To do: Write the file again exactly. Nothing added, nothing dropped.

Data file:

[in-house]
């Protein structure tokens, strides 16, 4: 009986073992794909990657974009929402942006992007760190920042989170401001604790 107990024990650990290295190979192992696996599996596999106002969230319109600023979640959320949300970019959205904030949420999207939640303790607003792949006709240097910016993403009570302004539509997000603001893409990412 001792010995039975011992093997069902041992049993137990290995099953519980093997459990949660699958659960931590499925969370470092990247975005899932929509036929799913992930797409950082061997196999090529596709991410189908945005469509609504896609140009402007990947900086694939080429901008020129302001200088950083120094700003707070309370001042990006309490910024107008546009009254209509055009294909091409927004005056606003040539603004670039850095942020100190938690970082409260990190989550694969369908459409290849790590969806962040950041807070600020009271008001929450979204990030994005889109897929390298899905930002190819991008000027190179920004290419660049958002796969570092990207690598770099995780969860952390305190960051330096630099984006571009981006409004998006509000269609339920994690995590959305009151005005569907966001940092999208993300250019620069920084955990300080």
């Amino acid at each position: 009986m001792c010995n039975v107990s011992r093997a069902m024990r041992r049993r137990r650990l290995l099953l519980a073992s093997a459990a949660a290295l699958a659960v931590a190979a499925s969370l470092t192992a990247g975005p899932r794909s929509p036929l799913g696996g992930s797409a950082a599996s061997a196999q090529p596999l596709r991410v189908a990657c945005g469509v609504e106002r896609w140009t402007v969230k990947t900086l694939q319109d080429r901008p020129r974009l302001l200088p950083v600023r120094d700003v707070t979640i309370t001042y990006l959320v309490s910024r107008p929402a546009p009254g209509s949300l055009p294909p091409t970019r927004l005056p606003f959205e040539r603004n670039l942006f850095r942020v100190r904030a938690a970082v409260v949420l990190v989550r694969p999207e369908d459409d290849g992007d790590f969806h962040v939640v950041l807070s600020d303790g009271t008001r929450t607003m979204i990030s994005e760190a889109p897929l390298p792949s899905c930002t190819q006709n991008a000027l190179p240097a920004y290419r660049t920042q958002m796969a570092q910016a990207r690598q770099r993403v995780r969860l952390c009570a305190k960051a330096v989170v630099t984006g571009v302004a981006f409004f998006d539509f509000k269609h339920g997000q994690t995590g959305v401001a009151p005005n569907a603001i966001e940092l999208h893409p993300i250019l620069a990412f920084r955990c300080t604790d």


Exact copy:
[in-house]
């Protein structure tokens, strides 16, 4: 009986073992794909990657974009929402942006992007760190920042989170401001604790 107990024990650990290295190979192992696996599996596999106002969230319109600023979640959320949300970019959205904030949420999207939640303790607003792949006709240097910016993403009570302004539509997000603001893409990412 001792010995039975011992093997069902041992049993137990290995099953519980093997459990949660699958659960931590499925969370470092990247975005899932929509036929799913992930797409950082061997196999090529596709991410189908945005469509609504896609140009402007990947900086694939080429901008020129302001200088950083120094700003707070309370001042990006309490910024107008546009009254209509055009294909091409927004005056606003040539603004670039850095942020100190938690970082409260990190989550694969369908459409290849790590969806962040950041807070600020009271008001929450979204990030994005889109897929390298899905930002190819991008000027190179920004290419660049958002796969570092990207690598770099995780969860952390305190960051330096630099984006571009981006409004998006509000269609339920994690995590959305009151005005569907966001940092999208993300250019620069920084955990300080």
């Amino acid at each position: 009986m001792c010995n039975v107990s011992r093997a069902m024990r041992r049993r137990r650990l290995l099953l519980a073992s093997a459990a949660a290295l699958a659960v931590a190979a499925s969370l470092t192992a990247g975005p899932r794909s929509p036929l799913g696996g992930s797409a950082a599996s061997a196999q090529p596999l596709r991410v189908a990657c945005g469509v609504e106002r896609w140009t402007v969230k990947t900086l694939q319109d080429r901008p020129r974009l302001l200088p950083v600023r120094d700003v707070t979640i309370t001042y990006l959320v309490s910024r107008p929402a546009p009254g209509s949300l055009p294909p091409t970019r927004l005056p606003f959205e040539r603004n670039l942006f850095r942020v100190r904030a938690a970082v409260v949420l990190v989550r694969p999207e369908d459409d290849g992007d790590f969806h962040v939640v950041l807070s600020d303790g009271t008001r929450t607003m979204i990030s994005e760190a889109p897929l390298p792949s899905c930002t190819q006709n991008a000027l190179p240097a920004y290419r660049t920042q958002m796969a570092q910016a990207r690598q770099r993403v995780r969860l952390c009570a305190k960051a330096v989170v630099t984006g571009v302004a981006f409004f998006d539509f509000k269609h339920g997000q994690t995590g959305v401001a009151p005005n569907a603001i966001e940092l999208h893409p993300i250019l620069a990412f920084r955990c300080t604790d």